Shine On You Crazy Diamond (Parts I-II-IIV-IV-V): A pretty calm start of the album. This song is together with the title track dedicated to founder Syd Barett. The songs starts of with a quiet, eery synth, wich after a while turns into the first guitar solo of the song. David's guitar playing in this song is amazing, the cool, clean guitar really characterises the song. After the first solo there is the famous four note riff, which you will never forget again once you've heard it. After David's second and third solo's part V starts. The fifth part of the song is made up of a lyrical part and a saxophone solo based on the 4 note riff. The opener of WYWH is fantastic, I have barely heard music that could compete against this amazing piece.

Welcome To The Machine: From Shine on we go to Welcome to the machine, probably the darkest song of the album. This song, together with the next one is about record companies. the power of this song, aside from the lyrics, are in Rick's synth. The last minutes of the song are filled with a powerful synth solo. Welcome To The Machine is a great song, though I can't really compare it to the songs of this album such as Shine On, The real outstanding Floyd songs.

Have A Cigar: Another song about record companies. Have A Cigar is the fastest song of the album, it's also much more accesible than the first two songs, but that doesn't mean it's not a good song. Have A Cigar has been my favorite Pink Floyd song for a long while, the funky riff, the great vocals of Roy Harper and David's guitar solo make this song one of the band's best.

Wish You Were Here: Another Song about Syd Barett,which just as Have A Cigar is a pretty accesible song. I find this one the least good song of the album, it's just not as powerful and epic as the other ones. The song is basically made up out of some chords, with 2 solo's by David Gilmour. The lyrics are pretty good and really show how much the band members miss Syd. All by All not as good compared to the other songs from the album, but still a very nice one.

Shine On You Crazy Diamond (Parts VI-VII-IIX-IX): The Final song of the album. Starts of with some synth wich turns into a slide guitar solo. The slide guitar solo is a very epic one, wich does really brings me shivers. After the solo there are some vocals, not as strong as in part V of Shine On, they also are much shorter than in part V. The rest of the song is pretty much based on Rick's keyboard playing. The minutes this is done are not very exciting, after a while it will get a little bit boring. The Final track is pretty good, though most of the album is better than this.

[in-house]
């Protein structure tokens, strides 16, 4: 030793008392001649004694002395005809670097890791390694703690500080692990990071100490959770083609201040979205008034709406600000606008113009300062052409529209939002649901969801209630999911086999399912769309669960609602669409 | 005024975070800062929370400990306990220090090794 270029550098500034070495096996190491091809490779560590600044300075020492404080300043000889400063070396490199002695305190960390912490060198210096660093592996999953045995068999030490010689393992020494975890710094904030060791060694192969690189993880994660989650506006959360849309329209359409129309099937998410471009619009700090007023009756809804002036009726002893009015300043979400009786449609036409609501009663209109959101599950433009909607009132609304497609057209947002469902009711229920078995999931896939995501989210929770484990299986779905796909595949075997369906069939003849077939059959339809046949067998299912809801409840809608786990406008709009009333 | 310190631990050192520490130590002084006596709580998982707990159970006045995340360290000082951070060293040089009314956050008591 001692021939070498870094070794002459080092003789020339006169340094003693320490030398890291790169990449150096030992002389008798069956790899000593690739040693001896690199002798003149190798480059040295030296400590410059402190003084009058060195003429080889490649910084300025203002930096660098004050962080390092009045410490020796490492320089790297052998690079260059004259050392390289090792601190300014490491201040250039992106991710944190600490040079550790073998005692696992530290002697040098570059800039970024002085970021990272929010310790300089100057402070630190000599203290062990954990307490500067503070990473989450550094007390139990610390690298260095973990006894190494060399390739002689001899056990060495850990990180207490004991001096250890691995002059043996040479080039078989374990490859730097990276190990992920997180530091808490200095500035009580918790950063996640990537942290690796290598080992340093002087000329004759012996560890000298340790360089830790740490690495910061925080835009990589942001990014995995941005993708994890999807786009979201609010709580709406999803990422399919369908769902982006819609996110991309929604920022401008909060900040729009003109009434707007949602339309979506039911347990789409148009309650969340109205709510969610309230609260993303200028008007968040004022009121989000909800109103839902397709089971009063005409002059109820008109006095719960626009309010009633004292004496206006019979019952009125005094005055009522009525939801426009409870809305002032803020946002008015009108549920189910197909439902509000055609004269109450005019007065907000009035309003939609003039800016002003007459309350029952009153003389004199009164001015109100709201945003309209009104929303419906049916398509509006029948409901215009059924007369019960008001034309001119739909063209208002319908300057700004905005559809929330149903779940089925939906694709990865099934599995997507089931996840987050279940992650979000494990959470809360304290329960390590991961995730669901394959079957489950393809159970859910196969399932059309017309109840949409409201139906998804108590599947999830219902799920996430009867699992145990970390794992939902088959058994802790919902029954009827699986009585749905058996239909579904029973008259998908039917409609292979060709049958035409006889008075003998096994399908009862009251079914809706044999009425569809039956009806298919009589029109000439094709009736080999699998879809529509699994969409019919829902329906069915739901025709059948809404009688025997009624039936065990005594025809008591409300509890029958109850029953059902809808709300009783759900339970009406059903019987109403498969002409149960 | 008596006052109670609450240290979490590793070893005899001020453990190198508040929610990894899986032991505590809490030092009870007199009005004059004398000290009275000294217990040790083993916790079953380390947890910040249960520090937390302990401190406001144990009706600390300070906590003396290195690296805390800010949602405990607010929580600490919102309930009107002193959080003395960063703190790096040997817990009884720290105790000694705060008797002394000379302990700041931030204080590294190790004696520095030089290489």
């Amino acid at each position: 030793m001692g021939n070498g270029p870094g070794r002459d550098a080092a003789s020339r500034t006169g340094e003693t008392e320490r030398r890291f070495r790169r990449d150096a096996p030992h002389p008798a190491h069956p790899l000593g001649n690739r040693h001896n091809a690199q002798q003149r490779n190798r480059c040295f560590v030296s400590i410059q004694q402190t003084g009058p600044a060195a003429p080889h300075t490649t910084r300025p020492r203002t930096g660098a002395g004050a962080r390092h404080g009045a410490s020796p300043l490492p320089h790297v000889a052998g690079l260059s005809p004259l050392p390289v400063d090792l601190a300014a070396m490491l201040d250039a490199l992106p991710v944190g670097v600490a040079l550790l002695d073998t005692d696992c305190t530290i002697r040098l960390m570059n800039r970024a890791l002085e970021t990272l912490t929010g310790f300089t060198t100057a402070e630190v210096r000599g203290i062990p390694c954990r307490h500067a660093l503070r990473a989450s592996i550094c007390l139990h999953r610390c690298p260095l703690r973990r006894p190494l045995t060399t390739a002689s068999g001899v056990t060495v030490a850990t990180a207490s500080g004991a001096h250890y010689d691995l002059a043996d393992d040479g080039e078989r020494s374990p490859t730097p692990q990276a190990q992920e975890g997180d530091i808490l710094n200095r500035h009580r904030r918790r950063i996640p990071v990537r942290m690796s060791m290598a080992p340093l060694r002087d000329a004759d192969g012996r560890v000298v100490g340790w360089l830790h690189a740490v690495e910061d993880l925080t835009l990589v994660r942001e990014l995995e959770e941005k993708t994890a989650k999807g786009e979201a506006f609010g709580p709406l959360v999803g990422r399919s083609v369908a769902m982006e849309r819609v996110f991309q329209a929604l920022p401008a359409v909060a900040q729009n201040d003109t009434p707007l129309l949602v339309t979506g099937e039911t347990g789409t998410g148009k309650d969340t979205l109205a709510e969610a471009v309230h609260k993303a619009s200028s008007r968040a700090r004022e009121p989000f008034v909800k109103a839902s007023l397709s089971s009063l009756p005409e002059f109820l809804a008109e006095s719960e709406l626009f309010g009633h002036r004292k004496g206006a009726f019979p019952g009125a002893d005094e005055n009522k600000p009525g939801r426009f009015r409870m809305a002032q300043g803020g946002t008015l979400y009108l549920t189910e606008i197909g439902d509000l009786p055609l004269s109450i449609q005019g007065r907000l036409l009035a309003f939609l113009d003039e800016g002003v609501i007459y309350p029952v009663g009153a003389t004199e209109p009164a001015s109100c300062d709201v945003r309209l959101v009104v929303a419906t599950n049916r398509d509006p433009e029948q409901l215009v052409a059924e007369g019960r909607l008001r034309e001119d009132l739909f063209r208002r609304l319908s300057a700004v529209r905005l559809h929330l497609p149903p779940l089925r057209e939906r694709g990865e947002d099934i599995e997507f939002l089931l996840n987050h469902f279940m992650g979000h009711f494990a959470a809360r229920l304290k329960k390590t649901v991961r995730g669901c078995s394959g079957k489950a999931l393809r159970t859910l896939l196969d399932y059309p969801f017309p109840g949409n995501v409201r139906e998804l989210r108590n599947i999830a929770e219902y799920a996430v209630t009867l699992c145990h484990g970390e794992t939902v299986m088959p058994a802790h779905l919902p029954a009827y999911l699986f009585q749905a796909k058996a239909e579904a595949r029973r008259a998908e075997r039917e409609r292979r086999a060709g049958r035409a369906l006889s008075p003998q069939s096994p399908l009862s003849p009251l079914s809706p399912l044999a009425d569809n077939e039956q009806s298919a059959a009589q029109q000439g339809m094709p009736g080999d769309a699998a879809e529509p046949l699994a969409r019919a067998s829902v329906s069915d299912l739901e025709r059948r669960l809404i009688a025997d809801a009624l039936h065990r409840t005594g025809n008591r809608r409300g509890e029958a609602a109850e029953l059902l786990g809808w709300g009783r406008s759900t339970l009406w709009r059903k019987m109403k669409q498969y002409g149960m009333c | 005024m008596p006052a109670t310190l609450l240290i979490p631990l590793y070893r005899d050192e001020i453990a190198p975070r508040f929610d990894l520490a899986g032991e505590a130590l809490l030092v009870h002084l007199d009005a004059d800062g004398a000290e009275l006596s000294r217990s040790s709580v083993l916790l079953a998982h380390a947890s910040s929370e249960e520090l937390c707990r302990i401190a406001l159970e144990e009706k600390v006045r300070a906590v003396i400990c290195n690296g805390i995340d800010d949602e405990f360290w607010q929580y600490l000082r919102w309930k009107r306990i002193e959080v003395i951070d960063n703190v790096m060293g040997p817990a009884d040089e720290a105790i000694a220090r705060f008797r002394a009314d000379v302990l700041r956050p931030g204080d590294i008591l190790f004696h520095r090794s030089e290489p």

I find WYWH the best of Pink Floyd, it's definately worth buying!

Review by BrufordFreak
COLLABORATOR Heavy Prog & JR/F/Canterbury Teams
4 stars Aside from Richard Wright's awesome work (when he's allowed to), a great saxophone solo at the end of "Shine on You Crazy Diamond (Part One)" (when the song finally gets going), the awesome pedal steel work in the first half of "(Part Two)", the usual interesting, somewhat-clever Pink Floyd incidental, background, and song-spacing noises, and some occasional nice acoustic guitar strums, this album never gets its act together until it's on it's way out. The best song, "Welcome to the Machine" is dissed while, for some god-only-knows reason, the very plain and unexceptional musics of "Have a Cigar" ("By the way, which one's Pink?") and "Wish You Were Here" are universally lauded as rock classics! Where is the progressive gold in this tired Eagles-meets-Lynyrd Skynyrd stuff? While I played this album to death for a couple of months when it first came out, I haven't listened to it since (until right now)-I haven't wanted to. IM(not so humble)O, this album ranks behind Animals, Dark Side of the Moon, The Wall, and Meddle. I believe that, were it not for the maudlin mega-hype for poor Mr. Barrett, this album would never get the kind of reverence it does. Barrett a pitiable genius? Perhaps, but then, if this is the case the Todd (Rundgren) really is God! Robert Wyatt is the Son of, and Steve Wilson and Robert Fripp are taking turns as the Holy Spirit! High three, rounded to four.
Review by Negoba
5 stars Monolithic Classic of All Rock (Including Prog)

With Wish You Were Here, Pink Floyd did something that few bands have been able to achieve - follow up a perfect, monstrously popular album with contrasting, but still perfect follow-up. While only three songs and a split multi-part epic, this album has no low points, no lulls, no filler. Each song is distinct from the other, but still work together as a coherent whole. This album marks the end of the first David Gilmour - led era, and already Roger Waters is having a larger role in the band than he did before. But in their loving tribute to their fallen brother Syd Barrett, the band really came together to produce a unified sound that they would never quite achieve again.

The epic Shine On You Crazy Diamond is everything you want in space rock, a huge atmospheric creation that transports the listener to another world before building to an explosive chorus. Welcome to the Machine is a menacing keyboard tune showing Waters' growing snarling sarcastic style. The classic title tune is a strummed acoustic break from the intensity. Have a Cigar is a lighter strike at the industry featuring spot on vocals by Roy Harper. In some ways, the album is more like Meddle than Dark Side of the Moon in composition (with Shine analogous to Echoes and WYWH analagous to Fearless). In that way, it feels more like a classic Floyd album than Dark Side or the Wall that are almost stand-alone works.